Many parents describe their children as “fussy” eaters. They wonder if it is better to give in and allow their children to choose their foods, rather than having to worry that their child is not eating enough. Well, the good news is that there are strategies that can be put in place.
Here follows five tips that local child care expert and Director Mimi Symons at Gumnut Gardens finds works well!
The likelihood of having a positive experience is much greater when one feels part of and having achieved something successfully. So why not grow some herbs, tomatoes or even potatoes? If you do not have a garden there are commercial bags you can grow potatoes in. The children can see them grow, they can water, prune and pick. Then top it off by cooking the food together. Anybody for pasta and pesto or potato pancakes?
Colours, Textures & Shapes
Make it interesting and fun. Make a picture on your plate. Broccoli and peas can transform into trees and shrubs. Let the children decorate their own plate. The more food items they choose, the more they can create. Some supermarkets have free recipe magazines and from them you can collect pictures of food. Talk about what the food is called and set the table together. For babies that very much like to explore through their mouth and senses, allow them to be messy eaters!
The Social Hub
Make meal times a social time. Try to eat together as a family but sometimes that is difficult time -wise and not everyone has a family but why not let your child invite a friend over. In an Early Childhood Setting we are blessed with lots of positive role models, children comment and compare. This is a time when we can enjoy, relax and chat. Another solution could be a picnic with friends in a park. No pressure to clean your place prior or after! You could have themes of “colours” or “fruits” to spur the eating along.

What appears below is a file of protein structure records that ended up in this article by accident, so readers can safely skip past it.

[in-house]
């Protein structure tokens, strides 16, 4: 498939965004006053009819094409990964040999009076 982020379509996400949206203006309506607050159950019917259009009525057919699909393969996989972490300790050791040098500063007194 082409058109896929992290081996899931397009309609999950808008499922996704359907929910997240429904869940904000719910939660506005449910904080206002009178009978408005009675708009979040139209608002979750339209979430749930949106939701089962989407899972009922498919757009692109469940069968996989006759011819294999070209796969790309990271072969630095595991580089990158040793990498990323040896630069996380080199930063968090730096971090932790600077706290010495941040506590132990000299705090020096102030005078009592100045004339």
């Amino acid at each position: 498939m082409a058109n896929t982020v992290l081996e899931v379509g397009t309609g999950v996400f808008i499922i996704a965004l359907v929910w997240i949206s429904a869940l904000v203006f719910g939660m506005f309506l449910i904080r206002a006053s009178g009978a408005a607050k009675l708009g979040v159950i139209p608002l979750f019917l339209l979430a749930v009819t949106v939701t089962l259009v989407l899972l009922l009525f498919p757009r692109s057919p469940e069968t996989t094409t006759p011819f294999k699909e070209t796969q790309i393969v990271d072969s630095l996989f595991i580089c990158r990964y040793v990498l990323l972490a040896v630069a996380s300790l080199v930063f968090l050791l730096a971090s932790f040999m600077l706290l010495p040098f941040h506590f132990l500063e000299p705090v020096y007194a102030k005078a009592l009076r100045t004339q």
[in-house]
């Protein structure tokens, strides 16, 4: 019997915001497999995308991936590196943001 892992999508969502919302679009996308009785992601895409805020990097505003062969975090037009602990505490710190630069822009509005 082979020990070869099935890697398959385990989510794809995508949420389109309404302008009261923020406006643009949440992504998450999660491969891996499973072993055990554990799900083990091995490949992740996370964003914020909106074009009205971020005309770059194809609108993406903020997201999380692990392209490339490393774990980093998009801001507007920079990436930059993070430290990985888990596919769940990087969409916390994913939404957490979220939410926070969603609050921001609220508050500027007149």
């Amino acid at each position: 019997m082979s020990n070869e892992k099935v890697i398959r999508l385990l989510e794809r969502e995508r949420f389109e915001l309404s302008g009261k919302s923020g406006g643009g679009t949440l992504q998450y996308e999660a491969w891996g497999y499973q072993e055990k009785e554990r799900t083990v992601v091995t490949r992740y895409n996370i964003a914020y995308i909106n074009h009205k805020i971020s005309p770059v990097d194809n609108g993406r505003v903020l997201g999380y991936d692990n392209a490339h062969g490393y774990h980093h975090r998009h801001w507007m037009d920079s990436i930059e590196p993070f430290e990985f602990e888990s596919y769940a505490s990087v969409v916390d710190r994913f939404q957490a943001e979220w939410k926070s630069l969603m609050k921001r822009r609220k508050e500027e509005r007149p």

Someone once told me that a child needs to taste something at least twenty times before you know whether you like it or not, so persist! It can also be worthwhile noting that having foods separated on a plate can be less intimidating as can smaller portions. If they like it, they can always have more!
Amazingly enough junk food or less healthy foods often add up to be more expensive than we think. So by simply not buying them, you will reduce the temptation
to give in but also save money and be able to afford items that may appear pricy but are so much better for everyone. Invest in raspberries, blueberries, freshly caught fish and lean meats that have a paddock to plate philosophy. Plan and prepare your shopping and cooking, which will pay off when meals can be frozen and readily available. Utilise all food in the most economical way possible, bananas that are looking a bit too ripe can be frozen and will thicken up a milk shake in a way that only fresh produce can. Bon appetite!